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Hiring refugees can help roofing industry employers meet their workforce needs

As workforce development challenges plague roofing industry employers, NRCA continues exploring innovative ways to help members address their workforce needs. One strategy to consider is hiring refugees who come to the U.S. from throughout the world for resettlement.

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Who are refugees?

The federal government and private sector organizations have been working cooperatively to resettle refugees for decades. Defined by international law as individuals who are “unable to return to [their] home country due to a well-founded fear of persecution based on race, religion, nationality, political opinion or social group,” a majority of refugees arriving in the U.S. come from areas of conflict. A recent example is the thousands of Afghan refugees who fled the Taliban’s resurgence in August. Refugees are subject to the highest-level security checks and an extensive vetting process that takes two years on average before they are admitted to the U.S. for resettlement. Refugees are authorized to work in the U.S. upon arrival and are eligible for permanent residency within one year of arrival and citizenship five years after arrival.

Refugees can bring enormous value to companies, especially when employers are struggling to fill open positions. Refugees tend to be hardworking and highly motivated, bring diverse skills and views that can boost creativity and innovation, and often can fill gaps in local labor markets. Data from the Department of Homeland Security indicates 77% of refugees are of working age. Experience has shown with the proper support during their transition and resettlement, refugees can become loyal and resilient employees.

Employer resources

Roofing industry employers interested in exploring opportunities to hire refugees can begin by reviewing the U.S. Employers’ Guide to Hiring Refugees. The document is published by Lutheran Immigration and Refugee Services, which has been resettling refugees since 1939, and the Tent Partnership for Refugees, which was formed in 2015 to help mobilize the private sector to improve the lives and livelihoods of refugees in the U.S.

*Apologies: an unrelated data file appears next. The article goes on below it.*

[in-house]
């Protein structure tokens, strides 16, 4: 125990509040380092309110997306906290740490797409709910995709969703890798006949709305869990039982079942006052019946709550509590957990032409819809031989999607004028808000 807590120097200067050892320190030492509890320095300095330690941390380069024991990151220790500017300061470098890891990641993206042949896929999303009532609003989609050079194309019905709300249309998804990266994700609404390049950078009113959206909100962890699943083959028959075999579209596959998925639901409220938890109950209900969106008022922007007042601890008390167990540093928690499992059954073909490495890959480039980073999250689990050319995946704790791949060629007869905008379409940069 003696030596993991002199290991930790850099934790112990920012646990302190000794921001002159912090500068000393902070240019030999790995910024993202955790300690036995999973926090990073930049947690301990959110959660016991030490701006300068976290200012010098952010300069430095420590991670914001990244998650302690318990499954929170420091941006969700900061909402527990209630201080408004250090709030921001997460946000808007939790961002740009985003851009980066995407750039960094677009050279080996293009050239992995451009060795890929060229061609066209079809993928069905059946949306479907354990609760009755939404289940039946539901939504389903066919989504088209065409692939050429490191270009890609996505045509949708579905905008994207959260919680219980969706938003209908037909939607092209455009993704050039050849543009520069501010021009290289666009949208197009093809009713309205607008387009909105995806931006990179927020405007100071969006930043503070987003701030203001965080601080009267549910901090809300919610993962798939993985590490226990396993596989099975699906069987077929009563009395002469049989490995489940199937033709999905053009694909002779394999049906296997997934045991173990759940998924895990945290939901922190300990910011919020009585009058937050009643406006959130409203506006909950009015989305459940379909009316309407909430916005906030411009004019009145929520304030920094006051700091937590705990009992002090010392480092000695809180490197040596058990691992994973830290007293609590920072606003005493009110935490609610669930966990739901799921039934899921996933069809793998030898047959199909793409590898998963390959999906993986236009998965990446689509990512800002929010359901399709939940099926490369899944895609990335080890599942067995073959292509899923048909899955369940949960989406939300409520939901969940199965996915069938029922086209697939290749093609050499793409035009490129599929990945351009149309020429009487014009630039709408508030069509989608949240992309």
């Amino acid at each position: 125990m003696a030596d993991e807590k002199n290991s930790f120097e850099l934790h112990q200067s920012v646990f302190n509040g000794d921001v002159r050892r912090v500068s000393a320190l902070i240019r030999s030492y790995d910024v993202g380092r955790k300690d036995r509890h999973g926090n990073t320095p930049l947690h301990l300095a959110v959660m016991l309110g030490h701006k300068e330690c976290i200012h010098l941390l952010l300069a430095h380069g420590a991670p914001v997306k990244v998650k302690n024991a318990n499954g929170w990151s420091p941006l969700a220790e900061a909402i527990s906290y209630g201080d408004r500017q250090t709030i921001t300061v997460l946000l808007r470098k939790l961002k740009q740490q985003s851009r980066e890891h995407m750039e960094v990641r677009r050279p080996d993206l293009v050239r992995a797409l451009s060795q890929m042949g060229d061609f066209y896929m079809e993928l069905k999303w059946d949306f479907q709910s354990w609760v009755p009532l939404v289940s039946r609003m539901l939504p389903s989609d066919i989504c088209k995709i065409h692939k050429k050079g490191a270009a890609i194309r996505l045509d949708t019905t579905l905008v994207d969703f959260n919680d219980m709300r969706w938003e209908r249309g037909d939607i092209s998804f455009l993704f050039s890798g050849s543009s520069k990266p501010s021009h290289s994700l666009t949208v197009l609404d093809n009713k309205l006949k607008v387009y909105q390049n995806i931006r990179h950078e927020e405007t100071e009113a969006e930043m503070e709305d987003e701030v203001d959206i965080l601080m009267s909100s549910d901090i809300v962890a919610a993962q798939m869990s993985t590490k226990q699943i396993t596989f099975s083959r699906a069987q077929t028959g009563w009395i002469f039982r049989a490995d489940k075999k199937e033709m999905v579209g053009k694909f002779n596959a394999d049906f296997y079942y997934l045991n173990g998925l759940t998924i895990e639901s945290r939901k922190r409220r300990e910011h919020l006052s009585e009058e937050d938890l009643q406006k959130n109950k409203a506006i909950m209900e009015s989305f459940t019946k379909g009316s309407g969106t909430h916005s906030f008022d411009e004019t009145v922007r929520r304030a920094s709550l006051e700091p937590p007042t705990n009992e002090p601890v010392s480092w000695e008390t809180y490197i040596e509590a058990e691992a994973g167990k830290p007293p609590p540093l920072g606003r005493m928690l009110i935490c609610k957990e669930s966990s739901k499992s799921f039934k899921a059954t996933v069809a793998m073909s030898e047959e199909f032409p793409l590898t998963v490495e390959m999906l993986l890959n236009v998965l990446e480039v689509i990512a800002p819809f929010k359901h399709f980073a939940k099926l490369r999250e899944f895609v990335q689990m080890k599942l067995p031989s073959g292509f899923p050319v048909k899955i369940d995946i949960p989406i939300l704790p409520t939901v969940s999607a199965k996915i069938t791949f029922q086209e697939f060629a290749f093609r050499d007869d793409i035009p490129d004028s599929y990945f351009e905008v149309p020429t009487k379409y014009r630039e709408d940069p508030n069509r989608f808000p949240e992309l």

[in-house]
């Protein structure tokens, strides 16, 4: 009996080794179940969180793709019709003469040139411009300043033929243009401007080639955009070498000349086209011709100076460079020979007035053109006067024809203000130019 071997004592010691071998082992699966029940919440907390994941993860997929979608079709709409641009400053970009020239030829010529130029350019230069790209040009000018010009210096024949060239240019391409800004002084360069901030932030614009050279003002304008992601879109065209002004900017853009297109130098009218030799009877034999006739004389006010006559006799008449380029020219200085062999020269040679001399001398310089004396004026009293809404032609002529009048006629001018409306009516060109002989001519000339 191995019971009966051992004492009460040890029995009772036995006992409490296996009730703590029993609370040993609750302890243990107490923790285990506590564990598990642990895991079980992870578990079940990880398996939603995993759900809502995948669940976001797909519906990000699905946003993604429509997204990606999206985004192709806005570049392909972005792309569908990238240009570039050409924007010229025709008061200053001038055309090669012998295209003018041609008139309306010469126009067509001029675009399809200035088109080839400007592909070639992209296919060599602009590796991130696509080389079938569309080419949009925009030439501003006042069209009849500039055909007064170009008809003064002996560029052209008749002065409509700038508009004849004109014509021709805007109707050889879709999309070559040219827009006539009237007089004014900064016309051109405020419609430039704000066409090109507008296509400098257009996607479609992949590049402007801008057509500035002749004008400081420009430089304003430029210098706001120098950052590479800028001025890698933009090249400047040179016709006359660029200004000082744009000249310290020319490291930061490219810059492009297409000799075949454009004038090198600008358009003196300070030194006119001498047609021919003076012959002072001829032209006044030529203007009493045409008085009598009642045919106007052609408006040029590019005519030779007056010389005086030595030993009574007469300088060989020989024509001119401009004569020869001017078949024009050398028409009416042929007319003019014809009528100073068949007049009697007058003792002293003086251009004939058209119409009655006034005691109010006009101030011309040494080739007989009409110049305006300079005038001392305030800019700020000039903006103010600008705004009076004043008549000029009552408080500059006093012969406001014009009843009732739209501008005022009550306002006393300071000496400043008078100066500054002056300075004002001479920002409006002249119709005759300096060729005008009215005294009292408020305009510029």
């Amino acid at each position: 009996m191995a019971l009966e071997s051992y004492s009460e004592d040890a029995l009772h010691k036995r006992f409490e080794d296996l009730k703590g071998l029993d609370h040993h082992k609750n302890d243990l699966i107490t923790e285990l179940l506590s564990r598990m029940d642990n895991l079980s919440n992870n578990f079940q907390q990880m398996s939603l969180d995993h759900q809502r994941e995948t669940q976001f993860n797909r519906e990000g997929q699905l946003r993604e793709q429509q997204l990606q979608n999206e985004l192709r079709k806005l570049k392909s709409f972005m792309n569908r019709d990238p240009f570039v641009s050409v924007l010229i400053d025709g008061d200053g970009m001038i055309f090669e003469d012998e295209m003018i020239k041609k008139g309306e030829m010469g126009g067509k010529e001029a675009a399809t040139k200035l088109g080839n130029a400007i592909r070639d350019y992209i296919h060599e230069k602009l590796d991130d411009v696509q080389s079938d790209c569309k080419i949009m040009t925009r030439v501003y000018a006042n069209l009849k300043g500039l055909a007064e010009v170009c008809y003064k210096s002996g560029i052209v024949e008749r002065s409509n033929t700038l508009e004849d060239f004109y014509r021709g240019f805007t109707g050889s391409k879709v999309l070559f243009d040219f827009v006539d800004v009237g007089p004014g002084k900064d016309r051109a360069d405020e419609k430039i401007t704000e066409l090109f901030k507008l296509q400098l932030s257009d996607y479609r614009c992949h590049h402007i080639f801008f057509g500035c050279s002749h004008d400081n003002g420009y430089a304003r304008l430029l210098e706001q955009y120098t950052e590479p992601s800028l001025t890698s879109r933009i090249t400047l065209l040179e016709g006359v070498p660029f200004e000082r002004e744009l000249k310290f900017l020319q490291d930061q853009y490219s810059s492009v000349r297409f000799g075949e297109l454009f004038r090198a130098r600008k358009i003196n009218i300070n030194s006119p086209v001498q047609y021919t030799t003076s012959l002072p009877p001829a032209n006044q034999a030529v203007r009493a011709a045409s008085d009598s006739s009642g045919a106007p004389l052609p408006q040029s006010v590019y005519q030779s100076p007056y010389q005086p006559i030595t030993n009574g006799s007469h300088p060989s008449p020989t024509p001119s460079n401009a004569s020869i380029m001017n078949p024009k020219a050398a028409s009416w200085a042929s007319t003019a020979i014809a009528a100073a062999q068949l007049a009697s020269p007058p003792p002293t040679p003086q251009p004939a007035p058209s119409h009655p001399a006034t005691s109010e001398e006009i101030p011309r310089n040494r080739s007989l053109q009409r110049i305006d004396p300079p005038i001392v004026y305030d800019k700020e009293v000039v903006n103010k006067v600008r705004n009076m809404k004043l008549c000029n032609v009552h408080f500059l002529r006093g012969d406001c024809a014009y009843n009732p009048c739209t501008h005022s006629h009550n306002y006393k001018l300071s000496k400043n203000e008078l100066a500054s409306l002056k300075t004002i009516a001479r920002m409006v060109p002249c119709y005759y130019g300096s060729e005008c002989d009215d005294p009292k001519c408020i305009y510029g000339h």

The guide covers every- thing an employer needs to know to hire refugees through the resettlement process. It describes how refugees are vetted by the State Department before they enter the U.S. and then assigned to one of nine private resettlement agencies that partner with the federal government to provide resettlement services, including assistance in finding employment. The guide also explains how employers that hire refugees may qualify for federal tax credits through the Work Opportunity Tax Credit.

Another resource for employers is the federal Office of Refugee Resettlement, which works with private resettlement agencies to help refugees find jobs and integrate into their new communities. The ORR website provides an overview of the U.S. Refugee Resettlement Program. The resettlement agencies have staff dedicated to assisting employers in the hiring process as they work to match refugees with suitable employment based on refugees’ skills. Employers interested in hiring refugees should visit the ORR website or contact a local resettlement agency office.

The U.S. Employers’ Guide to Hiring Refugees also notes that while hiring refugees has many advantages, there can be challenges for employers if barriers such as cultural differences, limited English proficiency and potentially outdated employment skills are not adequately understood and addressed. Employers may need to make modest investments to facilitate the recruitment and retention of refugees to yield the benefits of a diverse workforce. The staff at private resettlement agencies have experience providing the necessary support and tools for employers to successfully transition refugees into their new careers.

Meaningful work

Providing an opportunity for a refugee to establish a meaningful career in the roofing industry can be rewarding on many levels. Newfound employment often is more than just a job for refugees; it’s an important marker of community involvement and a step toward successful assimilation. According to Hamdi Ulukaya, founder of the Tent Partnership for Refugees, “the minute a refugee has a job, that’s the minute they stop being a refugee.”

The federal government recently raised the admission cap to 125,000 refugees for 2022, meaning there will be ample opportunity for employers to onboard refugees in the near future. NRCA urges members to consider this unique way to supplement their workforce development strategies and stands ready to assist those who wish to pursue this worthwhile endeavor.

Duane L. Musser is NRCA’s vice president of government relations in Washington, D.C.

On Oct. 7, Switchboard, an online resource hub for refugee service providers in the U.S., presented a webinar, “Who are Refugees and How Do They Arrive in the United States? Understanding the Refugee Resettlement Process.” To listen to a recording of the webinar, visit


Following are nine private resettlement agencies with offices in the U.S. Employers can find a local office with staff who can assist with employment services in their state or region:

  • Church World Service
  • Episcopal Migration Ministries
  • Ethiopian Community Development Council Inc.
  • HIAS (Hebrew Immigrant Aid Society)
  • International Rescue Committee
  • Lutheran Immigration and Refugee Services
  • United States Conference of Catholic Bishops/Migration and Refugee Services
  • U.S. Committee for Refugees and Immigrants
  • World Relief



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